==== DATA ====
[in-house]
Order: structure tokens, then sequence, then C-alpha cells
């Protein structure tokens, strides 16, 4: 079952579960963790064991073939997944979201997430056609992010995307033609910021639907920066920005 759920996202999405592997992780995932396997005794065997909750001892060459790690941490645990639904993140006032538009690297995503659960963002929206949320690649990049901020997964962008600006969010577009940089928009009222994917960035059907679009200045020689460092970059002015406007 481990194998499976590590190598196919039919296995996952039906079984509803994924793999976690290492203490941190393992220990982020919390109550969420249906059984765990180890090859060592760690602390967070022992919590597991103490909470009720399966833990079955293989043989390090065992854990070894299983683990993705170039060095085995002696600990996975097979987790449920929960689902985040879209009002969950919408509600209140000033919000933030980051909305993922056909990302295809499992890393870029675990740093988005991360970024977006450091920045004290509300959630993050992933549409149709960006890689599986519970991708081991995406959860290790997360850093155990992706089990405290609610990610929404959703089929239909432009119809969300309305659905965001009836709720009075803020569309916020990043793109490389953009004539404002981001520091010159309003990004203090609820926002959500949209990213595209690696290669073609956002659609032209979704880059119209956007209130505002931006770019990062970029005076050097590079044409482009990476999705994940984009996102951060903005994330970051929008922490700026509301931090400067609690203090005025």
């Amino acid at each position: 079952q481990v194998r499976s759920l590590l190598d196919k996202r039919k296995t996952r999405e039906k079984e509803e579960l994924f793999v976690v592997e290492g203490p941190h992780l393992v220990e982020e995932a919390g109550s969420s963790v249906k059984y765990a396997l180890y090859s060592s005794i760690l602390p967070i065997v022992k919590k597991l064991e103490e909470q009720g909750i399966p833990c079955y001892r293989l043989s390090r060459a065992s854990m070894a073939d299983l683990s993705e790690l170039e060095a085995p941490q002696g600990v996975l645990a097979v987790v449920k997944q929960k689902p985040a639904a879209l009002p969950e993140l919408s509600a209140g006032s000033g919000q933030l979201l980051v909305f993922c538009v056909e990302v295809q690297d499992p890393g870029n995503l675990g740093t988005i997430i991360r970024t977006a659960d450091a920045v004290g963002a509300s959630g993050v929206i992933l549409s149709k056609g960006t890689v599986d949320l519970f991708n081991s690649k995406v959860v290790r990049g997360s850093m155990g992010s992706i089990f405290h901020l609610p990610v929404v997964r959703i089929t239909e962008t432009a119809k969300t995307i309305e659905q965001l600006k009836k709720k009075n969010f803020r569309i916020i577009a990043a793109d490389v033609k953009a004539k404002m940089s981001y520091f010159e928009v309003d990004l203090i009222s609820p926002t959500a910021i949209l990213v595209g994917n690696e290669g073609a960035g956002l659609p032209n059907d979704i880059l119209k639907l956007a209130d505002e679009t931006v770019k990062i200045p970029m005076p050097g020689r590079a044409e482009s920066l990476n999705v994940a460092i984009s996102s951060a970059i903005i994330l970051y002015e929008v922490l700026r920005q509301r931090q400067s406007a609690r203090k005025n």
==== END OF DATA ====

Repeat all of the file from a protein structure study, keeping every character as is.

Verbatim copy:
[in-house]
Order: structure tokens, then sequence, then C-alpha cells
């Protein structure tokens, strides 16, 4: 079952579960963790064991073939997944979201997430056609992010995307033609910021639907920066920005 759920996202999405592997992780995932396997005794065997909750001892060459790690941490645990639904993140006032538009690297995503659960963002929206949320690649990049901020997964962008600006969010577009940089928009009222994917960035059907679009200045020689460092970059002015406007 481990194998499976590590190598196919039919296995996952039906079984509803994924793999976690290492203490941190393992220990982020919390109550969420249906059984765990180890090859060592760690602390967070022992919590597991103490909470009720399966833990079955293989043989390090065992854990070894299983683990993705170039060095085995002696600990996975097979987790449920929960689902985040879209009002969950919408509600209140000033919000933030980051909305993922056909990302295809499992890393870029675990740093988005991360970024977006450091920045004290509300959630993050992933549409149709960006890689599986519970991708081991995406959860290790997360850093155990992706089990405290609610990610929404959703089929239909432009119809969300309305659905965001009836709720009075803020569309916020990043793109490389953009004539404002981001520091010159309003990004203090609820926002959500949209990213595209690696290669073609956002659609032209979704880059119209956007209130505002931006770019990062970029005076050097590079044409482009990476999705994940984009996102951060903005994330970051929008922490700026509301931090400067609690203090005025």
């Amino acid at each position: 079952q481990v194998r499976s759920l590590l190598d196919k996202r039919k296995t996952r999405e039906k079984e509803e579960l994924f793999v976690v592997e290492g203490p941190h992780l393992v220990e982020e995932a919390g109550s969420s963790v249906k059984y765990a396997l180890y090859s060592s005794i760690l602390p967070i065997v022992k919590k597991l064991e103490e909470q009720g909750i399966p833990c079955y001892r293989l043989s390090r060459a065992s854990m070894a073939d299983l683990s993705e790690l170039e060095a085995p941490q002696g600990v996975l645990a097979v987790v449920k997944q929960k689902p985040a639904a879209l009002p969950e993140l919408s509600a209140g006032s000033g919000q933030l979201l980051v909305f993922c538009v056909e990302v295809q690297d499992p890393g870029n995503l675990g740093t988005i997430i991360r970024t977006a659960d450091a920045v004290g963002a509300s959630g993050v929206i992933l549409s149709k056609g960006t890689v599986d949320l519970f991708n081991s690649k995406v959860v290790r990049g997360s850093m155990g992010s992706i089990f405290h901020l609610p990610v929404v997964r959703i089929t239909e962008t432009a119809k969300t995307i309305e659905q965001l600006k009836k709720k009075n969010f803020r569309i916020i577009a990043a793109d490389v033609k953009a004539k404002m940089s981001y520091f010159e928009v309003d990004l203090i009222s609820p926002t959500a910021i949209l990213v595209g994917n690696e290669g073609a960035g956002l659609p032209n059907d979704i880059l119209k639907l956007a209130d505002e679009t931006v770019k990062i200045p970029m005076p050097g020689r590079a044409e482009s920066l990476n999705v994940a460092i984009s996102s951060a970059i903005i994330l970051y002015e929008v922490l700026r920005q509301r931090q400067s406007a609690r203090k005025n």